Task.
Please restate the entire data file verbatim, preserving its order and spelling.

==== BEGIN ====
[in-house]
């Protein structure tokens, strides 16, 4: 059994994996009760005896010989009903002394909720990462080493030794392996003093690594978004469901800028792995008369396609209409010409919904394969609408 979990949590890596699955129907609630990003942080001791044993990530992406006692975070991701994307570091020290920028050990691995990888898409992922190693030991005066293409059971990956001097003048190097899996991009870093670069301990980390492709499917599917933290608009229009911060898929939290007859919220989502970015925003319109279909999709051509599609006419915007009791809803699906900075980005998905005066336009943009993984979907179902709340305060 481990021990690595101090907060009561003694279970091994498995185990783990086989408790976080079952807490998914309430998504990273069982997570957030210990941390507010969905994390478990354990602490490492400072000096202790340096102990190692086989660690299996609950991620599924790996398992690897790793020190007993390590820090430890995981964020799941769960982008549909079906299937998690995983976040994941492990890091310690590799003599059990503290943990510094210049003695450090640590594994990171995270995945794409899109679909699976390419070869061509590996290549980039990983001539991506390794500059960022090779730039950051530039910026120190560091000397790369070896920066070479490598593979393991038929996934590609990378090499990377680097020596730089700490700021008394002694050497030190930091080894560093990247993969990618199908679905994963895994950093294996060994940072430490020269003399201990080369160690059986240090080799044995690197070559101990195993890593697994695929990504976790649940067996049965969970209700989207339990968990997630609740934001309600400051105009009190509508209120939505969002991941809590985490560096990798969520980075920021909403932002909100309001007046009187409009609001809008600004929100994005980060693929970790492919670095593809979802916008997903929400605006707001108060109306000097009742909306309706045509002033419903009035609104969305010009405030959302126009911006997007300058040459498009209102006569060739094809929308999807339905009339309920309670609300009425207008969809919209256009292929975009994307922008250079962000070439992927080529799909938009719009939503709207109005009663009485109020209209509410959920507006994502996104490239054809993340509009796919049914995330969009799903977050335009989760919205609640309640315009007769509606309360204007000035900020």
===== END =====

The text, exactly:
[in-house]
């Protein structure tokens, strides 16, 4: 059994994996009760005896010989009903002394909720990462080493030794392996003093690594978004469901800028792995008369396609209409010409919904394969609408 979990949590890596699955129907609630990003942080001791044993990530992406006692975070991701994307570091020290920028050990691995990888898409992922190693030991005066293409059971990956001097003048190097899996991009870093670069301990980390492709499917599917933290608009229009911060898929939290007859919220989502970015925003319109279909999709051509599609006419915007009791809803699906900075980005998905005066336009943009993984979907179902709340305060 481990021990690595101090907060009561003694279970091994498995185990783990086989408790976080079952807490998914309430998504990273069982997570957030210990941390507010969905994390478990354990602490490492400072000096202790340096102990190692086989660690299996609950991620599924790996398992690897790793020190007993390590820090430890995981964020799941769960982008549909079906299937998690995983976040994941492990890091310690590799003599059990503290943990510094210049003695450090640590594994990171995270995945794409899109679909699976390419070869061509590996290549980039990983001539991506390794500059960022090779730039950051530039910026120190560091000397790369070896920066070479490598593979393991038929996934590609990378090499990377680097020596730089700490700021008394002694050497030190930091080894560093990247993969990618199908679905994963895994950093294996060994940072430490020269003399201990080369160690059986240090080799044995690197070559101990195993890593697994695929990504976790649940067996049965969970209700989207339990968990997630609740934001309600400051105009009190509508209120939505969002991941809590985490560096990798969520980075920021909403932002909100309001007046009187409009609001809008600004929100994005980060693929970790492919670095593809979802916008997903929400605006707001108060109306000097009742909306309706045509002033419903009035609104969305010009405030959302126009911006997007300058040459498009209102006569060739094809929308999807339905009339309920309670609300009425207008969809919209256009292929975009994307922008250079962000070439992927080529799909938009719009939503709207109005009663009485109020209209509410959920507006994502996104490239054809993340509009796919049914995330969009799903977050335009989760919205609640309640315009007769509606309360204007000035900020």